Securing Lagos, therefore, is not a task for the fainthearted. But it can be done. The state has had successes with some past CPs and has what the UNODC identifies as “mitigators.” To succeed, Odumosu needs a personal conviction, commitment and resolve. He has to stamp out the pervasive corruption within the rank and file that promotes oppression and perpetual extortion by police officers on the field. There are too many rotten eggs in the force and the CP needs to be resolutely firm and demonstrate zero tolerance for corruption and extortion. His intention to deploy 1,000 officers for traffic duty does not reassure Lagosians; rather, it terrifies them, knowing that most cops will simply see this as licence to indulge in an orgy of extortion rather than ensure free flow of traffic. Their addiction to bribery has rendered the ban on commercial motorcycles on 475 roads ineffective as they collect money from motorists to ignore offenders.
Besides, police are often the worst traffic offenders or the first to drive against traffic. Under Marvel Akpoyibo as CP, area commanders and Divisional Police Officers were kept on their toes by constant monitoring even into the early hours of the day, while imposing effective punitive transfers on those whose areas recorded more than a handful of violent crimes in succession.
One strategy that has proved effective is the intelligent, strategic deployment of patrol teams all over the state that effectively deterred crime and enabled speedy response to distress calls. Odumosu needs to step up this tactic and ensure effective maintenance of vehicles. He needs also to work ever closely with other security agencies, especially the military, whose personnel, serving and past, are occasionally fingered in criminal activities. He should forge a rapport with the top commanders of military formations in the state to help rein in their personnel who break traffic rules, harass police and civilians alike and intervene in civil disputes that should be handled by the police.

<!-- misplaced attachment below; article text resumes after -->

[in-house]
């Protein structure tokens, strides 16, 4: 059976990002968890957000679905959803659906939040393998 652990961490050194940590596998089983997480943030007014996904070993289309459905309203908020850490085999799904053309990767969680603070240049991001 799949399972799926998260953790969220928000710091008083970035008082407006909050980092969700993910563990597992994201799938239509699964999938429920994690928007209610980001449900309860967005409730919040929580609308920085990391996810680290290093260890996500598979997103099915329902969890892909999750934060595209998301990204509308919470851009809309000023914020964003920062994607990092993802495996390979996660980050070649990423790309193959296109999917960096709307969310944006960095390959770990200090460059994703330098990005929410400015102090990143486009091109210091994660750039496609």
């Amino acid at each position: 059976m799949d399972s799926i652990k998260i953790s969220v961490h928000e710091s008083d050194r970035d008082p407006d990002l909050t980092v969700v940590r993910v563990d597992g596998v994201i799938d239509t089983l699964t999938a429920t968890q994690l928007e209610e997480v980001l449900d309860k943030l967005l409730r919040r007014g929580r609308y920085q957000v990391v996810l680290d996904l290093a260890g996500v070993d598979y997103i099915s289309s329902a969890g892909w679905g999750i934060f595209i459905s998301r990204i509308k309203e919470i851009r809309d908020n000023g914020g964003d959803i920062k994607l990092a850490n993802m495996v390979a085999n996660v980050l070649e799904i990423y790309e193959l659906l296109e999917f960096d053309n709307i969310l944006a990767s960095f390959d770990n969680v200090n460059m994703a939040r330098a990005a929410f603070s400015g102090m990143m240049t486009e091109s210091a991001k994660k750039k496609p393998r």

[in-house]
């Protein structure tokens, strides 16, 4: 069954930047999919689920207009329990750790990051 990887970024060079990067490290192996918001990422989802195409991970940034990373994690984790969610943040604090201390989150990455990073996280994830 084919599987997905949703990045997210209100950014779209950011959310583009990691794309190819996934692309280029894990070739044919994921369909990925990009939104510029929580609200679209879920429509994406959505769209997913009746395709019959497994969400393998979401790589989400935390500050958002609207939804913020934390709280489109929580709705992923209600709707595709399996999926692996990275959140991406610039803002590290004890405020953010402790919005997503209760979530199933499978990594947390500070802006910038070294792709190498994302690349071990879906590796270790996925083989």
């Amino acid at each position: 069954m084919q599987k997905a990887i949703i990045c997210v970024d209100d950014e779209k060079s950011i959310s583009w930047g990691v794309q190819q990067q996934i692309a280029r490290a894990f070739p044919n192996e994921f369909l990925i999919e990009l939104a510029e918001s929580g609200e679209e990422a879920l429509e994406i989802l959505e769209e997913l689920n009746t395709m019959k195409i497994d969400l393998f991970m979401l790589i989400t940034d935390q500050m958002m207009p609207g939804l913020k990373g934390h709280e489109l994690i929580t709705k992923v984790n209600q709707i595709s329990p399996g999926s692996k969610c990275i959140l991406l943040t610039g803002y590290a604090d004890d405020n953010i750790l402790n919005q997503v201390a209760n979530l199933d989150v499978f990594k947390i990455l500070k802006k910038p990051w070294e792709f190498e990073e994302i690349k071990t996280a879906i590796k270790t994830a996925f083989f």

Failure is not an option: the Lagos State Government has for years enabled the institutional capacity to fight crime, funding the RRS and other outfits and task forces, putting up some street lights and CCTV cameras; the Lagos State Security Trust Fund received N2.14 billion in cash and kind in 2017 and has provided vehicles and equipment to police and other agencies since its establishment in 2007. Odumosu should stop the wicked police harassment of innocent youths who are frivolously accused of being fraudsters for the sole purpose of extortion.
Ultimately, to make a definite change, the greatest enemy he needs to overcome is the indiscipline of his own men; as long as residents are subjected to the extortion, torture and oppression of police officers on the field and the stations, the slogan of “police is your friend” will remain hauntingly hollow.